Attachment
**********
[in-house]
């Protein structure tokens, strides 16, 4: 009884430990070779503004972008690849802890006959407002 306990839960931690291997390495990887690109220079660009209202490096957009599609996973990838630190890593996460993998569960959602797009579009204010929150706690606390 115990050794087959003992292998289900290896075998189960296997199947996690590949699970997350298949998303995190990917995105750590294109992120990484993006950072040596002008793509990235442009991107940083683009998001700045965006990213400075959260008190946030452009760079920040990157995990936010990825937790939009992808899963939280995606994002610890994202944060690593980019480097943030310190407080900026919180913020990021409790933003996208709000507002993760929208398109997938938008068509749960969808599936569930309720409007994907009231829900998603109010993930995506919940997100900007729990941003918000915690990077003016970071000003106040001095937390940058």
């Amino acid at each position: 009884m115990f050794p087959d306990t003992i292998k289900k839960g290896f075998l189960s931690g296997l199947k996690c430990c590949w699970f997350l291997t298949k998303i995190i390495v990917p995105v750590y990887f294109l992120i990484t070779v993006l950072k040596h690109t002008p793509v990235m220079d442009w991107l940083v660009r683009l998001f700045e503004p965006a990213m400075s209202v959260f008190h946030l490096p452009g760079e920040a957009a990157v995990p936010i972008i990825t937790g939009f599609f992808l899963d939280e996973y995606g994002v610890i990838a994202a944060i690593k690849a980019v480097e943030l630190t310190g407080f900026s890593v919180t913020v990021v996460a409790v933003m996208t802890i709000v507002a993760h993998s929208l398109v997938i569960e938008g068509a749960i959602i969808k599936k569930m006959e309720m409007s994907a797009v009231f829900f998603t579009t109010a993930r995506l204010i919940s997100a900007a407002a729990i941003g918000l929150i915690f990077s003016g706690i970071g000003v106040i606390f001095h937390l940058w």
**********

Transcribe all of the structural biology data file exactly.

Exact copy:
[in-house]
């Protein structure tokens, strides 16, 4: 009884430990070779503004972008690849802890006959407002 306990839960931690291997390495990887690109220079660009209202490096957009599609996973990838630190890593996460993998569960959602797009579009204010929150706690606390 115990050794087959003992292998289900290896075998189960296997199947996690590949699970997350298949998303995190990917995105750590294109992120990484993006950072040596002008793509990235442009991107940083683009998001700045965006990213400075959260008190946030452009760079920040990157995990936010990825937790939009992808899963939280995606994002610890994202944060690593980019480097943030310190407080900026919180913020990021409790933003996208709000507002993760929208398109997938938008068509749960969808599936569930309720409007994907009231829900998603109010993930995506919940997100900007729990941003918000915690990077003016970071000003106040001095937390940058």
């Amino acid at each position: 009884m115990f050794p087959d306990t003992i292998k289900k839960g290896f075998l189960s931690g296997l199947k996690c430990c590949w699970f997350l291997t298949k998303i995190i390495v990917p995105v750590y990887f294109l992120i990484t070779v993006l950072k040596h690109t002008p793509v990235m220079d442009w991107l940083v660009r683009l998001f700045e503004p965006a990213m400075s209202v959260f008190h946030l490096p452009g760079e920040a957009a990157v995990p936010i972008i990825t937790g939009f599609f992808l899963d939280e996973y995606g994002v610890i990838a994202a944060i690593k690849a980019v480097e943030l630190t310190g407080f900026s890593v919180t913020v990021v996460a409790v933003m996208t802890i709000v507002a993760h993998s929208l398109v997938i569960e938008g068509a749960i959602i969808k599936k569930m006959e309720m409007s994907a797009v009231f829900f998603t579009t109010a993930r995506l204010i919940s997100a900007a407002a729990i941003g918000l929150i915690f990077s003016g706690i970071g000003v106040i606390f001095h937390l940058w």